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Scientists discover how crops use the length of the day to decide when to flower

15.11.2005


Scientists at the John Innes Centre (JIC) [1] in Norwich, UK, report today a breakthrough in understanding how crop plants use daylength to ensure they flower at the right time of year. In an article published in the international journal Science, they describe a gene that controls how barley reacts to the length of the day and thus controls when it flowers.

Most plants flower at a particular time of the year and researchers have known for a long time that plants use cues from their environment to control when they flower. Many crops, including barley, react to the length of the day (daylength) and use this to determine their flowering time.

“Different varieties of barley (and other crops) respond to daylength in different ways and this has been used to breed varieties adapted to grow in different farming environments” said Dr David Laurie (Project Leader at JIC). “Our result is exciting because for the first time we have identified the gene (called Ppd-H1) [2] that controls this very important response and now understand how plants monitor daylength. This should help breeders who are breeding new varieties for new environments and changing agricultural conditions – caused by global climate change.”



Some barley varieties respond very quickly to the lengthening days in spring and so flower early in the summer. Others respond much more slowly and flower later. Early flowering is an advantage in places where the summers are hot and dry, such as the Mediterranean, because the plants can complete their life cycle before they are exposed to the stresses of high summer. In places like England, where the summers are cool and wet, late flowering is an advantage because the longer growing period allows the crops to deliver higher yields.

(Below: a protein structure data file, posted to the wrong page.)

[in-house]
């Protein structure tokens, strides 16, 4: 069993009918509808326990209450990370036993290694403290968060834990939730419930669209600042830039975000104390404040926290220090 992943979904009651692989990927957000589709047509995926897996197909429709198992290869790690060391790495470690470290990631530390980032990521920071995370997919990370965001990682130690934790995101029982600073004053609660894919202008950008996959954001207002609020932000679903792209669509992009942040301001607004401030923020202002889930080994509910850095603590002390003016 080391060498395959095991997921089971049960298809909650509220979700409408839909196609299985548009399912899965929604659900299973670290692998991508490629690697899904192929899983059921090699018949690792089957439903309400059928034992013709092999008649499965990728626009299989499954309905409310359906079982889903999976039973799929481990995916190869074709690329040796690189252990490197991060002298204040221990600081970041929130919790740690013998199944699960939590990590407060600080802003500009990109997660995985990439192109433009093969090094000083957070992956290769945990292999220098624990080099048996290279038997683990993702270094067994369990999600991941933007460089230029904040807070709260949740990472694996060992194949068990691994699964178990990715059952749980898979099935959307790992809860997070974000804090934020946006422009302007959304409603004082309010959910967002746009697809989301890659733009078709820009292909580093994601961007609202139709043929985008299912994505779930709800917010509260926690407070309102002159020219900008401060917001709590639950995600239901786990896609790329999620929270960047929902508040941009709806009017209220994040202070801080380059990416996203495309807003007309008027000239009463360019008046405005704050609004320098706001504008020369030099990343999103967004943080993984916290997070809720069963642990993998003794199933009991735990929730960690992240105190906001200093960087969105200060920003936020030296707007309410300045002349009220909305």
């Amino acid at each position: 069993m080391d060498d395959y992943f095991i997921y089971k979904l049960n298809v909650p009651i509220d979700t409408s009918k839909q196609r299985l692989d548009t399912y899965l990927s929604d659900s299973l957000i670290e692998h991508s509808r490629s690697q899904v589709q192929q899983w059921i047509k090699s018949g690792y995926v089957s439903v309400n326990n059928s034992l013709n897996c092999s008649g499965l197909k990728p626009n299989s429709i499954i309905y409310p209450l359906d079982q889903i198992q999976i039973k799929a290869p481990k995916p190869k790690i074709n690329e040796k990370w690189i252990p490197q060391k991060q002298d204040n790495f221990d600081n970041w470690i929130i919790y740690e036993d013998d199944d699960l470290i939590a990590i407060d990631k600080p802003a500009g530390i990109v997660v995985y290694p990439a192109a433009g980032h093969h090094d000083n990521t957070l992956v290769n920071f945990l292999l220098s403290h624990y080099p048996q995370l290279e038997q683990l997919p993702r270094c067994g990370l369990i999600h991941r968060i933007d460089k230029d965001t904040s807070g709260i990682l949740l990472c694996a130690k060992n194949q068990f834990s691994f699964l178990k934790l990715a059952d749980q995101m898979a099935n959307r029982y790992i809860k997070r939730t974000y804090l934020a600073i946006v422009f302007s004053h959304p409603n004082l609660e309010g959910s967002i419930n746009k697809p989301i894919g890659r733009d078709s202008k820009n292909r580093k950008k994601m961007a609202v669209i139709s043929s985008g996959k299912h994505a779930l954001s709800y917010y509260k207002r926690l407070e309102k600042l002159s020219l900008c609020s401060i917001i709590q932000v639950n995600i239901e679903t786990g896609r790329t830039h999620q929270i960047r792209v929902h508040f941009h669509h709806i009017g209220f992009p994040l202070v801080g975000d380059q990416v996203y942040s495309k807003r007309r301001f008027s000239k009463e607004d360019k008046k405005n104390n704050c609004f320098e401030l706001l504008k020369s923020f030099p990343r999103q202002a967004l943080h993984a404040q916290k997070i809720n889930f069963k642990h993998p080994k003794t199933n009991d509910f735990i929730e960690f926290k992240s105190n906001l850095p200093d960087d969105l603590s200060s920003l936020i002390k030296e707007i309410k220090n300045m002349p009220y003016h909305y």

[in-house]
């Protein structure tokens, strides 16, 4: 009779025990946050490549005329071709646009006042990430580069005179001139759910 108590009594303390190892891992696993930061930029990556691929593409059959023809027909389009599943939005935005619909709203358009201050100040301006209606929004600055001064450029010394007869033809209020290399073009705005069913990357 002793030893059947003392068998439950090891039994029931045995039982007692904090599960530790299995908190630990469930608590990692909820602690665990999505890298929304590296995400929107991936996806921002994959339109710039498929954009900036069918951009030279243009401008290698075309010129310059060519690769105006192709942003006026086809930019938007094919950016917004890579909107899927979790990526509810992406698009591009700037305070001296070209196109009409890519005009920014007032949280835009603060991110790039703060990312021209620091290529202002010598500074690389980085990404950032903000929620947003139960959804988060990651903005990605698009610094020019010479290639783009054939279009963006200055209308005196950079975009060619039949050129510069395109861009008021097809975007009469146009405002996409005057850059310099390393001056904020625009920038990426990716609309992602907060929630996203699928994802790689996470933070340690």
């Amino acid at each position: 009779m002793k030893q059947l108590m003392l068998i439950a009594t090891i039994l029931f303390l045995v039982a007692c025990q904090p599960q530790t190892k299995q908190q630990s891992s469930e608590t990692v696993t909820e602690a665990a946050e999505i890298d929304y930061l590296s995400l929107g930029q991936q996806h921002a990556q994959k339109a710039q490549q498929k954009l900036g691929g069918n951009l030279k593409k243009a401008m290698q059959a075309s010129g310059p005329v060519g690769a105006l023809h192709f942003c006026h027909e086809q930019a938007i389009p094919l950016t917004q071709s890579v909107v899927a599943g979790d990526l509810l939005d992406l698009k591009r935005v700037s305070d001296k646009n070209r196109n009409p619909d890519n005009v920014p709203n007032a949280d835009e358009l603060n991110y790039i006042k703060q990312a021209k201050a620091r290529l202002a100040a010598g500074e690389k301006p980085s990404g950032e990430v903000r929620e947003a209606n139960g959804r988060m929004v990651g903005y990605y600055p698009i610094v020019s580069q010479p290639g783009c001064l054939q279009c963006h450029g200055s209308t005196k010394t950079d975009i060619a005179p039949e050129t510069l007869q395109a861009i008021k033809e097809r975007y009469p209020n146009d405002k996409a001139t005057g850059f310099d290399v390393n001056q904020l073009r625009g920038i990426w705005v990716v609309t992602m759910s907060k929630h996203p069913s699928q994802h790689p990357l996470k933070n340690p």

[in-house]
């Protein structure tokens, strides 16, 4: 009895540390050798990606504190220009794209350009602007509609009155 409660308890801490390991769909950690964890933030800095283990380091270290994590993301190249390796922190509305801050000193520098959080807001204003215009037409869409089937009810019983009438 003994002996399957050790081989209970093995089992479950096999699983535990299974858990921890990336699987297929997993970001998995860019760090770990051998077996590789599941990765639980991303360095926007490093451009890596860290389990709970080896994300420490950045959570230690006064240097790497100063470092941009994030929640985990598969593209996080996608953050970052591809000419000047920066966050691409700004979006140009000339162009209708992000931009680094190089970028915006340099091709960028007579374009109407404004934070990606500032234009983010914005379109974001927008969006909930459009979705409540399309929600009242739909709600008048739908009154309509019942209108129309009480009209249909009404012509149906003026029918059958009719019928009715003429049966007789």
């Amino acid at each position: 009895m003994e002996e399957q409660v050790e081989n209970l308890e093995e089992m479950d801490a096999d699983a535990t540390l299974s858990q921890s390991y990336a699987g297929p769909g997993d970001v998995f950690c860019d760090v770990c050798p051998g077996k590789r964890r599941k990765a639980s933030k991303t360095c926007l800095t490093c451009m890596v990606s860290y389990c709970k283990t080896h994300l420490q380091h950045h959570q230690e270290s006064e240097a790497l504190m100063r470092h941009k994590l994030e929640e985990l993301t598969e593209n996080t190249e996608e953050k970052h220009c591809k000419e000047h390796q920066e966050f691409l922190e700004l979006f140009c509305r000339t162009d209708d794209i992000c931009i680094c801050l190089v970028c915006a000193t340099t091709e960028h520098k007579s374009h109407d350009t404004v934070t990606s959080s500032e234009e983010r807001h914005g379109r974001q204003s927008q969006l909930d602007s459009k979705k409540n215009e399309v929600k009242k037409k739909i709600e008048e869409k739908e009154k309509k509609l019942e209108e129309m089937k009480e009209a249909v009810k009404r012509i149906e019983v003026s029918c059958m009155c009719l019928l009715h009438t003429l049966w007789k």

“Now we have identified the gene we will be able to find out how many versions of this gene there are in barley and which environments they match”, said Dr Laurie. “This will give us a better picture of the history of our crops and help us understand how crops have been bred for different environments around the world. Our studies suggest that the same gene may be important in wheat and rice. If this is true, then it will prove to be a gene that has been very influential in the process of domesticating wild plants to bring them into agriculture.

[1] The John Innes Centre

The John Innes Centre (JIC), Norwich, UK is an independent, world-leading research centre in plant and microbial sciences. The JIC has over 800 staff and students. JIC carries out high quality fundamental, strategic and applied research to understand how plants and microbes work at the molecular, cellular and genetic levels. The JIC also trains scientists and students, collaborates with many other research laboratories and communicates its science to end-users and the general public. The JIC is grant-aided by the Biotechnology and Biological Sciences Research Council.

[2] Ppd-H1 (Photoperiod H-1)

The Ppd-H1 gene is part of a genetic pathway that controls barley’s response to daylength.

Plants, like humans and many other organisms, have an internal clock. In barley this clock regulates the daily activity of a gene called CO (constans) so that CO activity increases to a peak and then decreases on a daily cycle. Peak CO activity only coincides with the plant being exposed to daylight if the length of the day is long enough. When this happens CO activates a gene called FT (flowering locus T) which stimulates flower formation.

The Ppd-H1 gene affects the timing of CO expression during the day. A variant of the gene found in late flowering barley causes the peak of CO expression to be shifted to later in the day. This requires a longer day length to enable the FT gene to be expressed and so delays flowering until longer days.

Dr David Laurie | alfa
Further information:
http://www.jic.ac.uk

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